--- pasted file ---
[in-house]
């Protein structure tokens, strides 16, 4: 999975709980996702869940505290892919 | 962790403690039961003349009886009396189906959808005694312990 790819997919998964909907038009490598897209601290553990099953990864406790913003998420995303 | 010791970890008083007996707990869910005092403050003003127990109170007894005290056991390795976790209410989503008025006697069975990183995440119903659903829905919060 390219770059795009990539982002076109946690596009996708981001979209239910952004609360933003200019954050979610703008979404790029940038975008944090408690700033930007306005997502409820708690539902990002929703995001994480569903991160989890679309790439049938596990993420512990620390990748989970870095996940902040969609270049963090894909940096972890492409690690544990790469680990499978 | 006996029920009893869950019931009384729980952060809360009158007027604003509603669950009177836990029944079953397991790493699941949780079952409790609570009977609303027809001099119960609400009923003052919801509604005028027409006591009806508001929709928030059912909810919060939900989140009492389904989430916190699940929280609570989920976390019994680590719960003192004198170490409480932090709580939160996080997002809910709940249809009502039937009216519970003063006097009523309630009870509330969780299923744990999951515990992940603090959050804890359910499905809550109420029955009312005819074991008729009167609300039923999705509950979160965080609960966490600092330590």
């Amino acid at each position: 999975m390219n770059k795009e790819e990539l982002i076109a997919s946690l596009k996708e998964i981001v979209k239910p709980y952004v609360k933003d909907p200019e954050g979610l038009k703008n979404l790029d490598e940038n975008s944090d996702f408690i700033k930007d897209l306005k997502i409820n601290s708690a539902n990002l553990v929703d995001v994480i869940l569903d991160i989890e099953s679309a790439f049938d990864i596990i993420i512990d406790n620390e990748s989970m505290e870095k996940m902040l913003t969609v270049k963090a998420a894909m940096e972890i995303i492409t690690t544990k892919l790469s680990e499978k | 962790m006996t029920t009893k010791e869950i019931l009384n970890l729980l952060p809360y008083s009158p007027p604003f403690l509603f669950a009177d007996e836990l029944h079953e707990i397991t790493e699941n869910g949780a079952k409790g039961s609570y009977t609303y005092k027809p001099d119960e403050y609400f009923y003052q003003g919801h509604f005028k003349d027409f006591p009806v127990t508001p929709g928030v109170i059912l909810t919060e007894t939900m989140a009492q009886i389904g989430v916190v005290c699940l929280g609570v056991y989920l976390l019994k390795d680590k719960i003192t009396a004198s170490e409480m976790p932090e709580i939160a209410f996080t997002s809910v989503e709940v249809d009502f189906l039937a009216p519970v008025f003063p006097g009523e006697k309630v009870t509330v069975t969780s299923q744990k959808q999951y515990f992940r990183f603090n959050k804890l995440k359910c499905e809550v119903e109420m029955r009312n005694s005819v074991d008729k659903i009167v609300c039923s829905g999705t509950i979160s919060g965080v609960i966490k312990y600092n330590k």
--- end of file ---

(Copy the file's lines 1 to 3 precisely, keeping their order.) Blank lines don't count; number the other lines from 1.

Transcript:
[in-house]
């Protein structure tokens, strides 16, 4: 999975709980996702869940505290892919 | 962790403690039961003349009886009396189906959808005694312990 790819997919998964909907038009490598897209601290553990099953990864406790913003998420995303 | 010791970890008083007996707990869910005092403050003003127990109170007894005290056991390795976790209410989503008025006697069975990183995440119903659903829905919060 390219770059795009990539982002076109946690596009996708981001979209239910952004609360933003200019954050979610703008979404790029940038975008944090408690700033930007306005997502409820708690539902990002929703995001994480569903991160989890679309790439049938596990993420512990620390990748989970870095996940902040969609270049963090894909940096972890492409690690544990790469680990499978 | 006996029920009893869950019931009384729980952060809360009158007027604003509603669950009177836990029944079953397991790493699941949780079952409790609570009977609303027809001099119960609400009923003052919801509604005028027409006591009806508001929709928030059912909810919060939900989140009492389904989430916190699940929280609570989920976390019994680590719960003192004198170490409480932090709580939160996080997002809910709940249809009502039937009216519970003063006097009523309630009870509330969780299923744990999951515990992940603090959050804890359910499905809550109420029955009312005819074991008729009167609300039923999705509950979160965080609960966490600092330590």
């Amino acid at each position: 999975m390219n770059k795009e790819e990539l982002i076109a997919s946690l596009k996708e998964i981001v979209k239910p709980y952004v609360k933003d909907p200019e954050g979610l038009k703008n979404l790029d490598e940038n975008s944090d996702f408690i700033k930007d897209l306005k997502i409820n601290s708690a539902n990002l553990v929703d995001v994480i869940l569903d991160i989890e099953s679309a790439f049938d990864i596990i993420i512990d406790n620390e990748s989970m505290e870095k996940m902040l913003t969609v270049k963090a998420a894909m940096e972890i995303i492409t690690t544990k892919l790469s680990e499978k | 962790m006996t029920t009893k010791e869950i019931l009384n970890l729980l952060p809360y008083s009158p007027p604003f403690l509603f669950a009177d007996e836990l029944h079953e707990i397991t790493e699941n869910g949780a079952k409790g039961s609570y009977t609303y005092k027809p001099d119960e403050y609400f009923y003052q003003g919801h509604f005028k003349d027409f006591p009806v127990t508001p929709g928030v109170i059912l909810t919060e007894t939900m989140a009492q009886i389904g989430v916190v005290c699940l929280g609570v056991y989920l976390l019994k390795d680590k719960i003192t009396a004198s170490e409480m976790p932090e709580i939160a209410f996080t997002s809910v989503e709940v249809d009502f189906l039937a009216p519970v008025f003063p006097g009523e006697k309630v009870t509330v069975t969780s299923q744990k959808q999951y515990f992940r990183f603090n959050k804890l995440k359910c499905e809550v119903e109420m029955r009312n005694s005819v074991d008729k659903i009167v609300c039923s829905g999705t509950i979160s919060g965080v609960i966490k312990y600092n330590k």